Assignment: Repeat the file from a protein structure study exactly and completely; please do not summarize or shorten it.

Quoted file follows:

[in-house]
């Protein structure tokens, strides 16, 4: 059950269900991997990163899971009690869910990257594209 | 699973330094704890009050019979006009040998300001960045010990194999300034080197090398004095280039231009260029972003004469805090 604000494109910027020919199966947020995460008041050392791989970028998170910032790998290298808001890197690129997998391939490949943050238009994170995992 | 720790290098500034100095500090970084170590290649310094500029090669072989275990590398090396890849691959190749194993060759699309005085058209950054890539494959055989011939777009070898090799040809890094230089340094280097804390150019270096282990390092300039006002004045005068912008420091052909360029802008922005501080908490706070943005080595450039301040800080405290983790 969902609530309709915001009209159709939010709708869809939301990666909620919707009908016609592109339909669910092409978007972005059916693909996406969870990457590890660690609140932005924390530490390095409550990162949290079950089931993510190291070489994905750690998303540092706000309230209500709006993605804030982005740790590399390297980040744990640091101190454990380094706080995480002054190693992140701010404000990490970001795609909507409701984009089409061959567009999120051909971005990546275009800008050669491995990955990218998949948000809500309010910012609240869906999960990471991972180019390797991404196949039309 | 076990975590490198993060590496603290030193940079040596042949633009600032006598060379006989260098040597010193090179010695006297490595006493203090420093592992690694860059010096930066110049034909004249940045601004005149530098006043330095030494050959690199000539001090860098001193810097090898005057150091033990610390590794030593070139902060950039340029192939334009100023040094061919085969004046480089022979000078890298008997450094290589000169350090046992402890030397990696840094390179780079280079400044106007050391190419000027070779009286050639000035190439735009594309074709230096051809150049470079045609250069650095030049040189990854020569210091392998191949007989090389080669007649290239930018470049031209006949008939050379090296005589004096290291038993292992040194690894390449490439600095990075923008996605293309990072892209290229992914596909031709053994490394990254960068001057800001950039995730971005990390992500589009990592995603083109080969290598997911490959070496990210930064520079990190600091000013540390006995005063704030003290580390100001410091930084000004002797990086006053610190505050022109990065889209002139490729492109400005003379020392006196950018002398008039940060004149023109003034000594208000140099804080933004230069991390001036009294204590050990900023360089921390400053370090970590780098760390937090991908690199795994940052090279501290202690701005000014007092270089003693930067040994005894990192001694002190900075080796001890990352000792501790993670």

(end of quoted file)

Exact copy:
[in-house]
């Protein structure tokens, strides 16, 4: 059950269900991997990163899971009690869910990257594209 | 699973330094704890009050019979006009040998300001960045010990194999300034080197090398004095280039231009260029972003004469805090 604000494109910027020919199966947020995460008041050392791989970028998170910032790998290298808001890197690129997998391939490949943050238009994170995992 | 720790290098500034100095500090970084170590290649310094500029090669072989275990590398090396890849691959190749194993060759699309005085058209950054890539494959055989011939777009070898090799040809890094230089340094280097804390150019270096282990390092300039006002004045005068912008420091052909360029802008922005501080908490706070943005080595450039301040800080405290983790 969902609530309709915001009209159709939010709708869809939301990666909620919707009908016609592109339909669910092409978007972005059916693909996406969870990457590890660690609140932005924390530490390095409550990162949290079950089931993510190291070489994905750690998303540092706000309230209500709006993605804030982005740790590399390297980040744990640091101190454990380094706080995480002054190693992140701010404000990490970001795609909507409701984009089409061959567009999120051909971005990546275009800008050669491995990955990218998949948000809500309010910012609240869906999960990471991972180019390797991404196949039309 | 076990975590490198993060590496603290030193940079040596042949633009600032006598060379006989260098040597010193090179010695006297490595006493203090420093592992690694860059010096930066110049034909004249940045601004005149530098006043330095030494050959690199000539001090860098001193810097090898005057150091033990610390590794030593070139902060950039340029192939334009100023040094061919085969004046480089022979000078890298008997450094290589000169350090046992402890030397990696840094390179780079280079400044106007050391190419000027070779009286050639000035190439735009594309074709230096051809150049470079045609250069650095030049040189990854020569210091392998191949007989090389080669007649290239930018470049031209006949008939050379090296005589004096290291038993292992040194690894390449490439600095990075923008996605293309990072892209290229992914596909031709053994490394990254960068001057800001950039995730971005990390992500589009990592995603083109080969290598997911490959070496990210930064520079990190600091000013540390006995005063704030003290580390100001410091930084000004002797990086006053610190505050022109990065889209002139490729492109400005003379020392006196950018002398008039940060004149023109003034000594208000140099804080933004230069991390001036009294204590050990900023360089921390400053370090970590780098760390937090991908690199795994940052090279501290202690701005000014007092270089003693930067040994005894990192001694002190900075080796001890990352000792501790993670």